Here at SaferPass, we are dedicated to raising awareness about all the digital threats and security measures to counter them that are available for our protection. That’s why we’ve compiled a security checklist for a comfortable security audit of your in-place measures and maybe even to find some new ones that you currently aren’t implementing. This time, we’ve decided to focus on passwords and networks, so if you think that your knowledge in either one is lacking and would like to learn something new, read on.
Security Checklist – Passwords and Login
Passwords are the absolute base for digital security of your accounts and data, without them, attackers would have an easy picking while infiltrating your system, that’s why your efforts for higher security has to start here:
Use two-factor authentication wherever possible when logging in. Not all services support this, the big ones that do are for example Google, Facebook and Dropbox.
Use a password manager instead of recycling the same old password for all your account.
- If you are among those, who regularly try out new services and/or apps, it is very likely that the internet is full of your various accounts. The ones that you do not actually use should be deleted or canceled. This way, you eliminate the possible risk of an intruder getting your credentials while hacking the given company and then use them to get to your more valuable accounts. Also, check on all the permissions and accessed you’ve granted to 3rd parties on all of your social networks.
In case of security questions for verification or resetting of your password, use nonsense answers that don’t include anything from your actual personal life which could be used to guess them by another person.
Security Checklist – Networks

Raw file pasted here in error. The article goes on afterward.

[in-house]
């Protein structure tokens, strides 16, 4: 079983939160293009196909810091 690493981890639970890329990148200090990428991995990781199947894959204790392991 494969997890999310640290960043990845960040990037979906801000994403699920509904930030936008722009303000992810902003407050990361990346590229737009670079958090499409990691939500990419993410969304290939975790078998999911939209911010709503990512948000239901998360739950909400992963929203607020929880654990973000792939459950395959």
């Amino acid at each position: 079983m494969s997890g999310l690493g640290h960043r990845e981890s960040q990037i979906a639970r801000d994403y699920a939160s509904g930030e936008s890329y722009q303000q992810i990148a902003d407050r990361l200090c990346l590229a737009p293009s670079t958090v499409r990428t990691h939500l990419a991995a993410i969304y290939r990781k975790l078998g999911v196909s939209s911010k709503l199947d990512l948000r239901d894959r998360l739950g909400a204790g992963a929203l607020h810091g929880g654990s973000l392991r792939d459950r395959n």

Now that you have the basics for passwords down, let’s take a look at the security of your network:
Update any and all software regularly – it’s not just about new functions and bugfixes. It’s mainly for patching up security holes and vulnerabilities.
Change the default settings of your router unless you want to give a real easy time for anyone trying to intrude your network. The default login credentials for most modern routers can be found publicly on the internet and used against you.
- Stop downloaded software to install automatically – on Windows you can use the free tool Disable Autorun, for Macs, there’s the Gatekeeper function in the system security settings.
- Set up permission and access to specific folders. In case you share your workstation with someone in your household, this a critical step to take. If you want to go even further, you can encrypt your data with TrueCrypt.
Crossing out every item on our security checklists won’t ensure 100% security, but will surely repel a lot of potential attackers and ideally, let you sleep better at night. In case we forgot something important, we’ll be glad to see your own tips shared in the comments below.